The aims and purposes of the Society are summarized in its constitution – the promotion of high scholarship and original investigation in all branches of pure and applied chemistry. The founders envisioned a society dedicated to these objectives which would serve the field of chemistry in much the same manner as Phi Beta Kappa does the humanities; Sigma Xi, scientific research; and Tau Beta Pi, engineering. Throughout its history, Phi Lambda Upsilon has been consistently devoted to its objectives as an Honor Society.
The national constitution can be viewed here.
The national by-laws can be viewed here.
Phi Lambda Upsilon was founded as an honorary chemical society in March 1899, at the University of Illinois. This was the first honor society dedicated to a single scientific discipline. A survey of our history reveals three distinct periods. Founding, growth and entrenchment of Alpha Chapter at the University of Illinois comprise the first period. The second period began in 1906 when Beta Chapter was established at the University of Wisconsin. Five more chapters were chartered prior to 29 June 1911, the date of the convention at Indianapolis at which the national society was organized and the second period reached its culmination. From 1911 to date, the Society has effected a gradual rise in the standards for membership. This period has also been characterized by the development of programs of activity within the chapters consistent with the honorary character of the Society. In the span of ninety-five years, Phi Lambda Upsilon has grown into an organization comprising sixty-seven chapters and more than 55,000 members.
Members are elected by the Chapters or At-Large on the basis of their academic achievement and promise. Membership includes exceptional students of pure and applied chemistry selected from the junior, senior, or graduate classes, and also from well qualified members of faculties, staffs, as well as from selected post-doctoral students engaged in chemical endeavors in affiliation with qualified institutions of higher learning. Information on qualifications for membership in the Society is available here, from any local chapter, or may be obtained by writing to the National Vice President.
For At-Large Membership Nomination Forms or new chapter formation, please see the At-Large menu or contact Dr.Donald P. Land, PLU VP at firstname.lastname@example.org. Honorary Membership
Honorary membership is the highest honor the Society may bestow upon an individual. Honorary members are scientists of national or international reputation in a field of chemistry and are chosen by a vote of the chapters. Regular membership in the Society in no way precludes later election to honorary membership. This honor has been bestowed upon only two hundred and ten individuals in the ninety-five year history of the Society. The roll of honorary members includes the names of prominent American and foreign chemists, including virtually all American Nobel Laureates in Chemistry.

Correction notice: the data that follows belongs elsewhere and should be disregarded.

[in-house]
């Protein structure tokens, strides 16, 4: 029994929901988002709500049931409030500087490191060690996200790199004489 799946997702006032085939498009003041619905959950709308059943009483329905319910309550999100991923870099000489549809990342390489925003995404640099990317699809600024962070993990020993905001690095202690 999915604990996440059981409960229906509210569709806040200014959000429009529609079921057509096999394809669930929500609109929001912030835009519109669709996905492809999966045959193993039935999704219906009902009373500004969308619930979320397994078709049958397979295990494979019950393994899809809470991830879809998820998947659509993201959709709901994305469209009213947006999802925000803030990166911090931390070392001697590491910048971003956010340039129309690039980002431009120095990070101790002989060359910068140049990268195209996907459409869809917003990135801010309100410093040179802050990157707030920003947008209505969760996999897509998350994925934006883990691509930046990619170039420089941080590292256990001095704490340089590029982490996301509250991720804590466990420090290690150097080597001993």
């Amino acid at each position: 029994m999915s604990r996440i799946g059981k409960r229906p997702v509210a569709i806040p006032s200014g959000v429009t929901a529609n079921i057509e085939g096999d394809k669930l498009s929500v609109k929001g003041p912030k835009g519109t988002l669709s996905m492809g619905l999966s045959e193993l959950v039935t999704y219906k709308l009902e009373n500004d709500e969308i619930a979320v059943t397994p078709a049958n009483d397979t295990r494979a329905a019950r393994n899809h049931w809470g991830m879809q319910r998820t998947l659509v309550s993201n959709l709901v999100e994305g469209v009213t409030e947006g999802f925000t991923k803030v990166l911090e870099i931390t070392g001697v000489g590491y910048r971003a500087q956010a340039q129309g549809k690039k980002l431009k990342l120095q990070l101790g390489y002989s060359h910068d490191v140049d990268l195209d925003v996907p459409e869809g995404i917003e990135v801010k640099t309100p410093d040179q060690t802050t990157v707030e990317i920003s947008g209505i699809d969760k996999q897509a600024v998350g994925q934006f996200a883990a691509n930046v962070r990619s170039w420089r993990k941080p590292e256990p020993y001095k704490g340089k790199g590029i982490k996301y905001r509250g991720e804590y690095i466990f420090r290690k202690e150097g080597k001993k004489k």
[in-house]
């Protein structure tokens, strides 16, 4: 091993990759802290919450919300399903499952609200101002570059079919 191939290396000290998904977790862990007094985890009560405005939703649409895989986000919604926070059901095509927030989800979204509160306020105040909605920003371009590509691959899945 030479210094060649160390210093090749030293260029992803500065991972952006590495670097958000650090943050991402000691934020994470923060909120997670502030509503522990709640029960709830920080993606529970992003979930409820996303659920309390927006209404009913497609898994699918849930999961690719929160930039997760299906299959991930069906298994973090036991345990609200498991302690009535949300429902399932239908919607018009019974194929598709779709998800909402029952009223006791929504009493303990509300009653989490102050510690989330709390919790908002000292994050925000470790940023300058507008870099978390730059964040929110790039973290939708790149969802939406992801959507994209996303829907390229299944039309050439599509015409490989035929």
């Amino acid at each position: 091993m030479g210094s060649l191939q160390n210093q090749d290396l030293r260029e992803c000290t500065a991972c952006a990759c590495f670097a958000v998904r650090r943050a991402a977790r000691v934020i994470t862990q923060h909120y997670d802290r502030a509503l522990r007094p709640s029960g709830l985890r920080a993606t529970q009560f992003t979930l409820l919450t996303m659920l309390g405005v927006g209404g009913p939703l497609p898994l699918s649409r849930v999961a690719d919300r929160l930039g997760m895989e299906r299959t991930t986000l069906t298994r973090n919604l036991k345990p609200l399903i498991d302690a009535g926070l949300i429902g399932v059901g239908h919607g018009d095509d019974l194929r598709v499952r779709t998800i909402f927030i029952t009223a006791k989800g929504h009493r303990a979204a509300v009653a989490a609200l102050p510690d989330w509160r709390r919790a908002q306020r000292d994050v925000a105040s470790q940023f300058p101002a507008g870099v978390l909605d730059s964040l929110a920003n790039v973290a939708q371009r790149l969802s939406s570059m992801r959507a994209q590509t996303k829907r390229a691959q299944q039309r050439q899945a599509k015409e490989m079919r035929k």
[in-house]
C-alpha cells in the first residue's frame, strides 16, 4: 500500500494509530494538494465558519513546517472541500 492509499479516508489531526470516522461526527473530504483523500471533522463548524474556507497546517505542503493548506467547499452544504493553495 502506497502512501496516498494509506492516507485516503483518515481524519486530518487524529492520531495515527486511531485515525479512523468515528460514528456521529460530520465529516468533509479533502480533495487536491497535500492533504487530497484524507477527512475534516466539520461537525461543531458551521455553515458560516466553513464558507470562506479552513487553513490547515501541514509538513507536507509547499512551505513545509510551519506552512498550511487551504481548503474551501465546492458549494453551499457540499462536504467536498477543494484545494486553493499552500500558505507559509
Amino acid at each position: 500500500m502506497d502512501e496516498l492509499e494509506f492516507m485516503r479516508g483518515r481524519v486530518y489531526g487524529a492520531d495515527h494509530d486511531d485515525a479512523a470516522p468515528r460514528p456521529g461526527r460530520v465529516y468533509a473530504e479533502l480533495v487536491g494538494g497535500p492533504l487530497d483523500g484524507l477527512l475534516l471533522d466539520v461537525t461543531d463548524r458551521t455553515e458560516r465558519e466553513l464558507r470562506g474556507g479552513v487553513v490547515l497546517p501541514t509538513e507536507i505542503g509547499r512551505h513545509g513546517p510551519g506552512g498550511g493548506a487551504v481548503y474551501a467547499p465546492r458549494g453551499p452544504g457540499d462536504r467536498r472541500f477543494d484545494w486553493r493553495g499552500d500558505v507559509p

The Chapters of Phi Lambda Upsilon
List of current chapters and their location and date of formation
The Phi Lambda Upsilon Fresenius Award
In keeping with its objectives, Phi Lambda Upsilon, in 1965, established the National Fresenius Award to recognize outstanding chemists whose early achievements have an exceptionally high quality and who show great promise for distinguished careers in chemistry. The recipient of each year’s award is selected from a slate of nominees by a select committee of distinguished chemists appointed by the National President for this purpose. The award, consisting of a unique metal plaque and an honorarium, is given to a person under 35 years of age who has made notable contributions to chemical research, education, and/or administration. A mere glance at the list of recipients tells how well the selection committee has succeeded in recognizing excellence and potential for future excellence in chemistry. Remember that each recipient of this award was nominated for it prior to having reached his or her thirty-fifth birthday.
As the Society’s official publication, The Register performs several important functions. Not only does it record for historical interest the activities of the national organization and individual chapters, but it also serves to coordinate our widespread chapters’ efforts to achieve the purposes for which the Society was founded and for which it exists. The Register brings to the entire membership reports of chapter and national activities, the triennial congresses, initiations, meetings, and awards. In addition, the magazine presents articles of a general nature in any area of science relating to chemistry. Alumni and alumnae are urged to maintain active participation in the affairs of the Society through life subscription to The Register. This action is purely voluntary upon the part the individual as there are no alumni dues. Inquiries with respect to subscription, publication, or information contained in The Register should be addressed to the National Editor, Dr. Deborah Bromfield Lee, Department of Chemistry & Biochemistry, Kennesaw State University, Kennesaw, GA 30144 email@example.com.
Administration of the Society is effected through six national officers, together with the two most recently retired national presidents. The triennial congress, at which each chapter is represented by a delegate, functions as a deliberating and legislative body to determine the policies of the Society. Interim action is by vote of the Administrative Council in which each chapter is represented through its president and councilor. Items of business which directly affect the chapters are decided by ballot within the individual chapters. The National Office for 2009 – 2013 is located at the Department of Chemistry, Elon University, Elon, NC 27244, Dr. Eugene Grimley, National President firstname.lastname@example.org.